Skip to content

The Places We Empty

November 18, 2021

The Places We Empty, by Julie Weiss, is a volume with poems that consider recent events like the 2018 Camp Fire in California, the 2018 separations of parents from children at the border of the U.S. and Mexico, the 2019 El Paso Walmart shooting, the March 2020 conversion of a Madrid ice rink to a morgue for Coronavirus victims, the February 2020 murder of Ahmaud Arbery, and the June 2020 lynching of Robert Fuller.

The poems in the volume are divided into three sections with epigraphs. The poems in the first section make us feel things like what it’s like to be a person who “keeps walking, in whatever direction/feels the coldest” after losing everything:

“when her lover’s body/
lies crushed under fallen planks,

when their faithful old hound has vanished,
when all the memories they made together

have been drained of color, have ruptured and lie
under charred wood.”

In the second section, in the poem “My Name Is Alma,” a schoolgirl thinks of her mother and their journey to the border, what she said (“whatever happens out here, she whispered,/you must shut the door on your mind/and keep walking), where she is now, with “hundreds/of bodies caked in dirt, blood, and snot,” and where her mother might be, “a jumble/of piel y huesos, heaped on an identical/concrete floor, reaching for me.”

Even for someone we can’t really understand we can sympathize with the speaker of the poem “The Reasons I Won’t Be Coming”:

“I never believed in your
afterlife, your winding staircase scattered with lily petals,

your flossy angel’s wings, even as I lay in my hospital bed,
eyes closed, furrowed body curling into its chrysalis

to await transformation, even as light poured into the container
my soul would soon relinquish. Now, I’d love nothing more

than to spread my wings, supple as a butterfly’s, come to rest
on your shoulder, give you reason to say: I told you so.”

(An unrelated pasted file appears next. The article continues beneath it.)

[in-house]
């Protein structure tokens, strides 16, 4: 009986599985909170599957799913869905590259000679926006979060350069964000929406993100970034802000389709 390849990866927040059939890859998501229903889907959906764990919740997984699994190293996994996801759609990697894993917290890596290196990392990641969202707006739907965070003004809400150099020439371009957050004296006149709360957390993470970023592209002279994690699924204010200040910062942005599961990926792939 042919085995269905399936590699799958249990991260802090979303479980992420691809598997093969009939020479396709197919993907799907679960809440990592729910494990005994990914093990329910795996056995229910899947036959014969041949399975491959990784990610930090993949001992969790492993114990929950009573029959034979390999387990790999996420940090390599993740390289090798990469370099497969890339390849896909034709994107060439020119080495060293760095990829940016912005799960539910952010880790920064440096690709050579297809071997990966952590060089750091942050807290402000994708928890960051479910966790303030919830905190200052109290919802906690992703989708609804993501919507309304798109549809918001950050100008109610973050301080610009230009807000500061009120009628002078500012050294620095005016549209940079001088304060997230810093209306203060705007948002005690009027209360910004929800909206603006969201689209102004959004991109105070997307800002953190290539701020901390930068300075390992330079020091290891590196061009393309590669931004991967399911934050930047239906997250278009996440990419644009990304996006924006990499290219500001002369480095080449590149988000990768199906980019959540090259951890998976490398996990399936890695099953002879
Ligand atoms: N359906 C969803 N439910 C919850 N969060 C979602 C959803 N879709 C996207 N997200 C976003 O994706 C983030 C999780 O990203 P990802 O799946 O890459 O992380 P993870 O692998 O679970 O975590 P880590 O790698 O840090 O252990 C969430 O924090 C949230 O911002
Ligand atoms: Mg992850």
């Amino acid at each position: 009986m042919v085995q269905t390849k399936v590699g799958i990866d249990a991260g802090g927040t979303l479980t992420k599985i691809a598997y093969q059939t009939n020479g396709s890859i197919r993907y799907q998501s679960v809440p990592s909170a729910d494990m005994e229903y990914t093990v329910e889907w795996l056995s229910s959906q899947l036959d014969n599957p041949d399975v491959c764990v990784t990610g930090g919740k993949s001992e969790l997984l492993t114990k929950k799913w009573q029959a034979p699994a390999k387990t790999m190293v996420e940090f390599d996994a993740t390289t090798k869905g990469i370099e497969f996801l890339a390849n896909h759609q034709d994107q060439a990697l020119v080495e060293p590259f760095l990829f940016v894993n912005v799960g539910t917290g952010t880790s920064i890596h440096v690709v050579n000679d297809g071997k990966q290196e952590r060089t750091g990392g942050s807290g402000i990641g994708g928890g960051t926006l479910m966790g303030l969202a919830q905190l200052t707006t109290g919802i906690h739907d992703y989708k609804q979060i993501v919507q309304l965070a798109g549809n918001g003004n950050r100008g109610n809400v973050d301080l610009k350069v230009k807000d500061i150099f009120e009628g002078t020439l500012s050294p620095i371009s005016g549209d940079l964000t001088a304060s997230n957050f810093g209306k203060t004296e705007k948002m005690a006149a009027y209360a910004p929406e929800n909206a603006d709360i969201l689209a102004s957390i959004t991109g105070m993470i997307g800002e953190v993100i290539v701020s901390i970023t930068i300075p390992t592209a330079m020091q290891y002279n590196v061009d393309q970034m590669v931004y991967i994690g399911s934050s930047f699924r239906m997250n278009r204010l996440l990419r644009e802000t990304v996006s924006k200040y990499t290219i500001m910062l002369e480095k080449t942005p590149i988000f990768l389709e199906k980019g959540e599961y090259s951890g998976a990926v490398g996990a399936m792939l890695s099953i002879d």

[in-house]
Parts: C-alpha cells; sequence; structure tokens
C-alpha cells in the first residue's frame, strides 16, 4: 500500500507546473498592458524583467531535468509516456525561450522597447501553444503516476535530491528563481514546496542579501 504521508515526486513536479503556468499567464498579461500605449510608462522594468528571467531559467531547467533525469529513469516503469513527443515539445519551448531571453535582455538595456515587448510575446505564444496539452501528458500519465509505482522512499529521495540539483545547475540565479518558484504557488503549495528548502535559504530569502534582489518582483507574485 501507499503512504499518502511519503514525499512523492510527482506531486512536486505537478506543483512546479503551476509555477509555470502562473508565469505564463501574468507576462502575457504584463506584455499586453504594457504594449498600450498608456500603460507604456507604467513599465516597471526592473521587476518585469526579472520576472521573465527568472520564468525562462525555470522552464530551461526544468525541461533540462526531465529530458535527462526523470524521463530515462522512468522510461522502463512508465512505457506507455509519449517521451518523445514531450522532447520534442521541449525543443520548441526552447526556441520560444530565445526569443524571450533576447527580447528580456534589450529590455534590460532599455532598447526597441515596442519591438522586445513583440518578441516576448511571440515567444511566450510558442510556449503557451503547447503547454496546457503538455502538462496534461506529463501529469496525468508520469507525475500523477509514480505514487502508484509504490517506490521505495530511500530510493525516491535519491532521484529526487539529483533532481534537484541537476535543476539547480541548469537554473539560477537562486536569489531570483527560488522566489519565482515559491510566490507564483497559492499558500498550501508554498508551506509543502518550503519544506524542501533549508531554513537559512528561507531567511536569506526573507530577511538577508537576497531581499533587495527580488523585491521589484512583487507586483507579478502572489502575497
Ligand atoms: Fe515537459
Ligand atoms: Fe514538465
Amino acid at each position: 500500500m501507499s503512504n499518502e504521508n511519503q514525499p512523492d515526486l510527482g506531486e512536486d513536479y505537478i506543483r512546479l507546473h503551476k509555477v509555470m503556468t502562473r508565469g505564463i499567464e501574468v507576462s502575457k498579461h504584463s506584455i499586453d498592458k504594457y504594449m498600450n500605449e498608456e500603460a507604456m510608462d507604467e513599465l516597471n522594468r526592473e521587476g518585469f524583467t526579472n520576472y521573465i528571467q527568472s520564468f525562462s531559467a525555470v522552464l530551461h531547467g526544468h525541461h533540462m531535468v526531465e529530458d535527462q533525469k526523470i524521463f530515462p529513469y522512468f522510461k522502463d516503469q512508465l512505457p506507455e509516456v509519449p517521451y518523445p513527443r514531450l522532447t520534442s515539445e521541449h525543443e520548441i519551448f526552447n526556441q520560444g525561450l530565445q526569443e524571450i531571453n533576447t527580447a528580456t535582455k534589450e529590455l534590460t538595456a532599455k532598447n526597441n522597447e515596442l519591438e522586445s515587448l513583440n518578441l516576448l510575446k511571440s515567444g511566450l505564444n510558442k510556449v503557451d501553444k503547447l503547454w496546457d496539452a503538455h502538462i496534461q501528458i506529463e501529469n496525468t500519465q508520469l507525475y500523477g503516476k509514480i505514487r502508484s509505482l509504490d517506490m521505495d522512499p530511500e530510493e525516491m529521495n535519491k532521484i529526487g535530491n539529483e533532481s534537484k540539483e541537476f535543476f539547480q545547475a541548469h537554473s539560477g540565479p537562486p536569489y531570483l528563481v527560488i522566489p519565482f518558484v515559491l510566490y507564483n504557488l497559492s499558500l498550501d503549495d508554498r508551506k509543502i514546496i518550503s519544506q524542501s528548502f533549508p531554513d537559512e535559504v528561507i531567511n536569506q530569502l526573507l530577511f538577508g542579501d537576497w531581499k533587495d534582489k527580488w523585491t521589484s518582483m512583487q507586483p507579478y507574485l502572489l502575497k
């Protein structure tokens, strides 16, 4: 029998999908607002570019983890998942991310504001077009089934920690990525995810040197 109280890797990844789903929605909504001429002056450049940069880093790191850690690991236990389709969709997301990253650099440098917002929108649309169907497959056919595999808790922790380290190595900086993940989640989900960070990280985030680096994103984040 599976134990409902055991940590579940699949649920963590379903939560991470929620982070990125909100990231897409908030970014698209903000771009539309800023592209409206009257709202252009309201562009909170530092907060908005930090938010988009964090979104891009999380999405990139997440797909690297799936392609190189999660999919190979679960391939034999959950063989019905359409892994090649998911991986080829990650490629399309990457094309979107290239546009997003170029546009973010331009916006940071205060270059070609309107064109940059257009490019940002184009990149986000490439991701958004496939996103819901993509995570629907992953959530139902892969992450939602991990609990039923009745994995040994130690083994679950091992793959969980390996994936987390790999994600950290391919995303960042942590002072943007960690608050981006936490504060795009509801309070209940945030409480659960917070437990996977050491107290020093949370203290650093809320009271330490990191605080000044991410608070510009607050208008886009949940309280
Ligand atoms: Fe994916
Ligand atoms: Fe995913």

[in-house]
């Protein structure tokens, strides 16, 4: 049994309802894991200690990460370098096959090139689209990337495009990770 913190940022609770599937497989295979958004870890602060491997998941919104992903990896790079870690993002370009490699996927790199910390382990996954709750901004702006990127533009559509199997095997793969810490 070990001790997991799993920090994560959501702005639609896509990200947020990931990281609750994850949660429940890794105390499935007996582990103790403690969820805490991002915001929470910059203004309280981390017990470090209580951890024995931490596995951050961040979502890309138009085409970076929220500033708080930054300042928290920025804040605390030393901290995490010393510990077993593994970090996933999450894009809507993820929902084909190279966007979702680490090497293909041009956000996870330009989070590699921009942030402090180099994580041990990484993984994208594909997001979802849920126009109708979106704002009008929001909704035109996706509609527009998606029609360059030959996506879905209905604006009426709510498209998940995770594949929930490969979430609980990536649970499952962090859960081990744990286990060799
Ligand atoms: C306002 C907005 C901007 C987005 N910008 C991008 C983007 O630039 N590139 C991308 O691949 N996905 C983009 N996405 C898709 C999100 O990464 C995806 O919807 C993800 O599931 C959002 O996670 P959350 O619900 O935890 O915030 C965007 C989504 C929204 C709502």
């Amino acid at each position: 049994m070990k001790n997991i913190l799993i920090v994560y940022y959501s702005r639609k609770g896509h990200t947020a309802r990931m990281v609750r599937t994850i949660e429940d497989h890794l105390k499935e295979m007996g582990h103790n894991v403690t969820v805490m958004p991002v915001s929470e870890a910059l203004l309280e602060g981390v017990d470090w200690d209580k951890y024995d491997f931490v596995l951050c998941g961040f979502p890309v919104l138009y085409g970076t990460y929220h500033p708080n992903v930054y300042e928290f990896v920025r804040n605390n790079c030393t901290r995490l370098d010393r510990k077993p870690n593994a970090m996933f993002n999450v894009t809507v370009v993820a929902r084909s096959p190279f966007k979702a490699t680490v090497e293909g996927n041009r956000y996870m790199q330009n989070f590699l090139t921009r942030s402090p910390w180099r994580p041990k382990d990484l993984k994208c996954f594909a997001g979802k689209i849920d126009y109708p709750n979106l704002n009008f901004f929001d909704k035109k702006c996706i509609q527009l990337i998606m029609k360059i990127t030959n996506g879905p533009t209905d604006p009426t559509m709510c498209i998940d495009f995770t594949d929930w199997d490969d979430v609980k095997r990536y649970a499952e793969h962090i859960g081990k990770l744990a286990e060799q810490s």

The third section begins with the title poem, which is about spoiling for a fight: “there are so many things I could say right now./The expletives would fly off my words if I opened my mouth,/released them.” The poem’s speaker feels that she

“could fill the sky with flocks of words, startling winged creatures
migrating from south to north, from the place in my stomach

where my anger has been nesting to the place on my face
where they would alight, flapping and squawking, in search of

sustenance. By sustenance I don’t mean worms or fish.
It’s blood I’m after.”

Through a sliding glass door we are shown the object of her anger, standing in “the kitchen where she’s hacking vegetables for salad” and told that “I could give her the duel she desires.” But the poem is about refraining. All these poems keep producing objects for our anger and implicitly asking us not to waste it on emotional outbursts. We must keep in our anger and give it time to turn into words and actions that might make a difference.

In one of the last poems in the third section, “Coronaversary, April 12th, 2020,” the personal becomes political; the realization that “we’re lucky to be alive” is itself a call to action in the world, where so many of us want to leave things better for our children but are instead spending our time wondering “how many more wishes will I puff into the universe/on the backs of dandelion seeds?”

4 Comments leave one →
  1. November 20, 2021 4:57 pm

    This sounds like a powerful collection. The lines you shared are so striking, especially The Reasons I Won’t Be Coming.

    • November 22, 2021 10:04 am

      It is powerful. I particularly like the way the first line of “The Reasons I Won’t Be Coming” picks up where the title left off, but didn’t find a way to quote that here.

  2. November 22, 2021 9:54 am

    These poems are at once heartbreaking and evoke anger and disappointment, but the language is striking. I may have to pick up a copy of this one.

    • November 22, 2021 10:07 am

      You’re right, the language is striking; that’s just the right word! I think you’d enjoy this collection in the way a person enjoys seeing some of her own feelings represented in someone else’s words.

Leave a Reply

Fill in your details below or click an icon to log in:

WordPress.com Logo

You are commenting using your WordPress.com account. Log Out /  Change )

Google photo

You are commenting using your Google account. Log Out /  Change )

Twitter picture

You are commenting using your Twitter account. Log Out /  Change )

Facebook photo

You are commenting using your Facebook account. Log Out /  Change )

Connecting to %s

%d bloggers like this: